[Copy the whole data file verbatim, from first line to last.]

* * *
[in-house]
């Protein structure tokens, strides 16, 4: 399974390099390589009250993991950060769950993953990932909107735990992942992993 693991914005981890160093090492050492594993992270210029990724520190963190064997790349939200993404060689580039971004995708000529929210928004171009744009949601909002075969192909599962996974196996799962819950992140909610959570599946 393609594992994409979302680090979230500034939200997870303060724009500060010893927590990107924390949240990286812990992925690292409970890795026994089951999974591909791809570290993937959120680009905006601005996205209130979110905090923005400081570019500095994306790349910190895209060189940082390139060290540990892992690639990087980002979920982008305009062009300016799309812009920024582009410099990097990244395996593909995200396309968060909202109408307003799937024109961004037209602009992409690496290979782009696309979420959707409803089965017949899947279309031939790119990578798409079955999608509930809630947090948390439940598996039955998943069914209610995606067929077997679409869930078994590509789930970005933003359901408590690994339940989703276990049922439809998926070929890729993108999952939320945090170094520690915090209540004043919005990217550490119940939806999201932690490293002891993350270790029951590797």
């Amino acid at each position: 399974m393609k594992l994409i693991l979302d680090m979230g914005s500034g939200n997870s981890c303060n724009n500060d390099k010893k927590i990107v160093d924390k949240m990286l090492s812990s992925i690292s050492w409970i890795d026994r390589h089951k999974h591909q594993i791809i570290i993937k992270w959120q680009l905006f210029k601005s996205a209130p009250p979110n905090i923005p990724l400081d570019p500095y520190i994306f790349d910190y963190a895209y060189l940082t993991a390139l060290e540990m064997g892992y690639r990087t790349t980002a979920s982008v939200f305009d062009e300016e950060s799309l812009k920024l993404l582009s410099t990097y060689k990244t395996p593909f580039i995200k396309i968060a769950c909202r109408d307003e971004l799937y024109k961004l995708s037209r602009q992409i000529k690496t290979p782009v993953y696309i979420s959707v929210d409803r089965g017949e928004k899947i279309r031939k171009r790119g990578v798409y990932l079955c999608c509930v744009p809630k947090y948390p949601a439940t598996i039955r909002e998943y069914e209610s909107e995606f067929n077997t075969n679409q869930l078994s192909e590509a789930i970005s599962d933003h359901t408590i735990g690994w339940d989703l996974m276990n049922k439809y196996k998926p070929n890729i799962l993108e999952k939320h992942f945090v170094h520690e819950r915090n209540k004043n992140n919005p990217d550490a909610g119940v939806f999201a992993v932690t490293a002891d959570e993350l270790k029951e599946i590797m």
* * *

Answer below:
[in-house]
């Protein structure tokens, strides 16, 4: 399974390099390589009250993991950060769950993953990932909107735990992942992993 693991914005981890160093090492050492594993992270210029990724520190963190064997790349939200993404060689580039971004995708000529929210928004171009744009949601909002075969192909599962996974196996799962819950992140909610959570599946 393609594992994409979302680090979230500034939200997870303060724009500060010893927590990107924390949240990286812990992925690292409970890795026994089951999974591909791809570290993937959120680009905006601005996205209130979110905090923005400081570019500095994306790349910190895209060189940082390139060290540990892992690639990087980002979920982008305009062009300016799309812009920024582009410099990097990244395996593909995200396309968060909202109408307003799937024109961004037209602009992409690496290979782009696309979420959707409803089965017949899947279309031939790119990578798409079955999608509930809630947090948390439940598996039955998943069914209610995606067929077997679409869930078994590509789930970005933003359901408590690994339940989703276990049922439809998926070929890729993108999952939320945090170094520690915090209540004043919005990217550490119940939806999201932690490293002891993350270790029951590797």
């Amino acid at each position: 399974m393609k594992l994409i693991l979302d680090m979230g914005s500034g939200n997870s981890c303060n724009n500060d390099k010893k927590i990107v160093d924390k949240m990286l090492s812990s992925i690292s050492w409970i890795d026994r390589h089951k999974h591909q594993i791809i570290i993937k992270w959120q680009l905006f210029k601005s996205a209130p009250p979110n905090i923005p990724l400081d570019p500095y520190i994306f790349d910190y963190a895209y060189l940082t993991a390139l060290e540990m064997g892992y690639r990087t790349t980002a979920s982008v939200f305009d062009e300016e950060s799309l812009k920024l993404l582009s410099t990097y060689k990244t395996p593909f580039i995200k396309i968060a769950c909202r109408d307003e971004l799937y024109k961004l995708s037209r602009q992409i000529k690496t290979p782009v993953y696309i979420s959707v929210d409803r089965g017949e928004k899947i279309r031939k171009r790119g990578v798409y990932l079955c999608c509930v744009p809630k947090y948390p949601a439940t598996i039955r909002e998943y069914e209610s909107e995606f067929n077997t075969n679409q869930l078994s192909e590509a789930i970005s599962d933003h359901t408590i735990g690994w339940d989703l996974m276990n049922k439809y196996k998926p070929n890729i799962l993108e999952k939320h992942f945090v170094h520690e819950r915090n209540k004043n992140n919005p990217d550490a909610g119940v939806f999201a992993v932690t490293a002891d959570e993350l270790k029951e599946i590797m």